satisfaction with the location of the county seat and that there was already sentiment for
removing the place of government to Chester Mill, later Centreville.4
Courthouse at Centreville
In 1782, the desire to remove the county seat was expressed in a petition to the General
Assembly. The petition was granted, and certain commissioners named in the act were author-
ized to abandon and sell the public buildings in Queenstown which were described as "in
ruinous condition" and to build a new courthouse and jail at the head of Corsica Creek or in
that neighborhood.5 Because of the loss of the court records for this period we know nothing
of the details of the new buildings; we do know, however, that selling the old buildings and
the public ground at Queenstown proved difficult because the bounds had not been accurately
measured or the records had been lost. To resolve this impasse the General Assembly, two
years later, authorized a resurvey of the town of Queenstown." The resultant plat which was
ordered to be filed among the records of the county was either never filed or has long since
In any case, the sale of the ground did not provide enough money for both the purchase
of new ground and the erection of new buildings; therefore, in 1788, the General Assembly
was again called on for help. This time a levy of £1,500 current money was authorized, and
the commissioners were given the privilege of selling the new land purchased for this purpose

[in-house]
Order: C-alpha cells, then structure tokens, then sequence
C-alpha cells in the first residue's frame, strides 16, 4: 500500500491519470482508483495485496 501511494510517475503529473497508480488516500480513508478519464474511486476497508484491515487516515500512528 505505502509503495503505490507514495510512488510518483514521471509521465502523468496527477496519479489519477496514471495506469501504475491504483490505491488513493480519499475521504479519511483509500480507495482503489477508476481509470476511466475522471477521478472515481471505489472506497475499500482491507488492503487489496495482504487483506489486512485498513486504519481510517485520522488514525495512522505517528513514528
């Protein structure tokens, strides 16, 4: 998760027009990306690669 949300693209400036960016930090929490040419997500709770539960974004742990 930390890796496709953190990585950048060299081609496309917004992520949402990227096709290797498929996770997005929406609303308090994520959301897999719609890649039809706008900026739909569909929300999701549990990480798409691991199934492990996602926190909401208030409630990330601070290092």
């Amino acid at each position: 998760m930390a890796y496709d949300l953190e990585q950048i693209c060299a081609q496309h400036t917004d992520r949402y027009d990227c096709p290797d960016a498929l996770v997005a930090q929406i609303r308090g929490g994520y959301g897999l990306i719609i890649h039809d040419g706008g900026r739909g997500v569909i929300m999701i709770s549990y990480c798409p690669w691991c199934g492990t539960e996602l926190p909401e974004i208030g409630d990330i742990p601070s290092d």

by the former commissioners or choosing a new site altogether.7 In the next year, an act was
passed to provide for the continuity of the board of commissioners, and in 1791, an additional
£600 had to be authorized in order to continue work on the public buildings.8
The courthouse and jail seem to have been completed at least by 1794, because in that
year the General Assembly was asked to give legal status to the settlement which was growing
up around the center of county business. Authorization was granted to survey the area, lay off
lots and name the town Centreville.9 Moreover, the resultant plat was recorded in the land
records of the County as directed in the act.10
Extensive repairs were authorized for the courthouse in 1868 and again in 1876. The
architect employed for this latter remodeling was J. Crawford Neilson of Baltimore; the
builder was Captain James Smith, who undertook the job for $6,800. The building was ready
for occupancy again shortly after October 15, 1877, when the contract was let to the same
Captain Smith to finish the courtroom." Since then it has been much altered insofar as the
interior is concerned, but the exterior has remained without much change. The grounds have,
however, been spoiled in part by the location of a water standpipe behind the courthouse.
4 Frederic Emory, Queen Anne's County, Maryland, Balti-
more, 1950, p. 115.
5 Ch. 4.
6 Ch. 16, Acts of 1784.
7 Ch. 29.
8 Ch. 38.
9 Ch. 23.
10 Queen Anne'n County Land Records, S. T. W. No. .7, p. 353,
11 Information from local newspaper clippings in the scrap-
book of the Queen Anne's County Public Library.